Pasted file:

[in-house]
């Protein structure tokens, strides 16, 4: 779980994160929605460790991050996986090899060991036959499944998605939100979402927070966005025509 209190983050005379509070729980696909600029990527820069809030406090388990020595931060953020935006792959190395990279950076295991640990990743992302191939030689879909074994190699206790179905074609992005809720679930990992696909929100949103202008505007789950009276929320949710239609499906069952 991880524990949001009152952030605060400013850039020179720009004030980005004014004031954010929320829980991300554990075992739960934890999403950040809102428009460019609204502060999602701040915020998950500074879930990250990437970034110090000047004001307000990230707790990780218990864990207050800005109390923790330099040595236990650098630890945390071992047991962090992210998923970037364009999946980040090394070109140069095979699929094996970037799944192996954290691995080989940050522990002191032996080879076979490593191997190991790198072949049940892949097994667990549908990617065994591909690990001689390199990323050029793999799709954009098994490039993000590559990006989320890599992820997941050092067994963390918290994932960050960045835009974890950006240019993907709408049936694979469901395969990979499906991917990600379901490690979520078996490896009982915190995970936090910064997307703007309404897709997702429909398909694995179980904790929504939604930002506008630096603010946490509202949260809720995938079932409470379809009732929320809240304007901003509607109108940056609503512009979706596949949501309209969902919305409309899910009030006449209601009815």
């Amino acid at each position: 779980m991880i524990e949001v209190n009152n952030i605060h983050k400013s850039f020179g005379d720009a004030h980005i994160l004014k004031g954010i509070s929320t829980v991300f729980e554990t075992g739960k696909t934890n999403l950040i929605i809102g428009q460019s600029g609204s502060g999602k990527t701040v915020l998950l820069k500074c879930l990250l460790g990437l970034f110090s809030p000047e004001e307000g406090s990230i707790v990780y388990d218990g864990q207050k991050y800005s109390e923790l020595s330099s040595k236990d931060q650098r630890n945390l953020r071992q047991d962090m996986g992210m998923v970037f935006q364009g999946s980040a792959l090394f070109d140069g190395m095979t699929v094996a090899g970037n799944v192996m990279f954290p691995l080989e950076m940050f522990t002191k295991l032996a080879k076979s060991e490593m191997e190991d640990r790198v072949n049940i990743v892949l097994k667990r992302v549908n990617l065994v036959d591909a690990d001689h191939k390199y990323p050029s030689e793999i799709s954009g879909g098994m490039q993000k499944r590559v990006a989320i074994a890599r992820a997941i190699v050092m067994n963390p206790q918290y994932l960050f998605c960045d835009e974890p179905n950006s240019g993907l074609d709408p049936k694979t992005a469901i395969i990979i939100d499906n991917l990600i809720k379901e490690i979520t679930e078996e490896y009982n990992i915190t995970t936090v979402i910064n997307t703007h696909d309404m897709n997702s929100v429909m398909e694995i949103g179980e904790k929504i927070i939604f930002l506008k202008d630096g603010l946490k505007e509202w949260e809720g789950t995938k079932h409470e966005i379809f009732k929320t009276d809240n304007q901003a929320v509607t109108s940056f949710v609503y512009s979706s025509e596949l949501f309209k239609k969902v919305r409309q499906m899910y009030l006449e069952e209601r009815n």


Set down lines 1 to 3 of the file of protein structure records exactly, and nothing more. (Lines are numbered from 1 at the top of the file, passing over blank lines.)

[in-house]
């Protein structure tokens, strides 16, 4: 779980994160929605460790991050996986090899060991036959499944998605939100979402927070966005025509 209190983050005379509070729980696909600029990527820069809030406090388990020595931060953020935006792959190395990279950076295991640990990743992302191939030689879909074994190699206790179905074609992005809720679930990992696909929100949103202008505007789950009276929320949710239609499906069952 991880524990949001009152952030605060400013850039020179720009004030980005004014004031954010929320829980991300554990075992739960934890999403950040809102428009460019609204502060999602701040915020998950500074879930990250990437970034110090000047004001307000990230707790990780218990864990207050800005109390923790330099040595236990650098630890945390071992047991962090992210998923970037364009999946980040090394070109140069095979699929094996970037799944192996954290691995080989940050522990002191032996080879076979490593191997190991790198072949049940892949097994667990549908990617065994591909690990001689390199990323050029793999799709954009098994490039993000590559990006989320890599992820997941050092067994963390918290994932960050960045835009974890950006240019993907709408049936694979469901395969990979499906991917990600379901490690979520078996490896009982915190995970936090910064997307703007309404897709997702429909398909694995179980904790929504939604930002506008630096603010946490509202949260809720995938079932409470379809009732929320809240304007901003509607109108940056609503512009979706596949949501309209969902919305409309899910009030006449209601009815």
């Amino acid at each position: 779980m991880i524990e949001v209190n009152n952030i605060h983050k400013s850039f020179g005379d720009a004030h980005i994160l004014k004031g954010i509070s929320t829980v991300f729980e554990t075992g739960k696909t934890n999403l950040i929605i809102g428009q460019s600029g609204s502060g999602k990527t701040v915020l998950l820069k500074c879930l990250l460790g990437l970034f110090s809030p000047e004001e307000g406090s990230i707790v990780y388990d218990g864990q207050k991050y800005s109390e923790l020595s330099s040595k236990d931060q650098r630890n945390l953020r071992q047991d962090m996986g992210m998923v970037f935006q364009g999946s980040a792959l090394f070109d140069g190395m095979t699929v094996a090899g970037n799944v192996m990279f954290p691995l080989e950076m940050f522990t002191k295991l032996a080879k076979s060991e490593m191997e190991d640990r790198v072949n049940i990743v892949l097994k667990r992302v549908n990617l065994v036959d591909a690990d001689h191939k390199y990323p050029s030689e793999i799709s954009g879909g098994m490039q993000k499944r590559v990006a989320i074994a890599r992820a997941i190699v050092m067994n963390p206790q918290y994932l960050f998605c960045d835009e974890p179905n950006s240019g993907l074609d709408p049936k694979t992005a469901i395969i990979i939100d499906n991917l990600i809720k379901e490690i979520t679930e078996e490896y009982n990992i915190t995970t936090v979402i910064n997307t703007h696909d309404m897709n997702s929100v429909m398909e694995i949103g179980e904790k929504i927070i939604f930002l506008k202008d630096g603010l946490k505007e509202w949260e809720g789950t995938k079932h409470e966005i379809f009732k929320t009276d809240n304007q901003a929320v509607t109108s940056f949710v609503y512009s979706s025509e596949l949501f309209k239609k969902v919305r409309q499906m899910y009030l006449e069952e209601r009815n």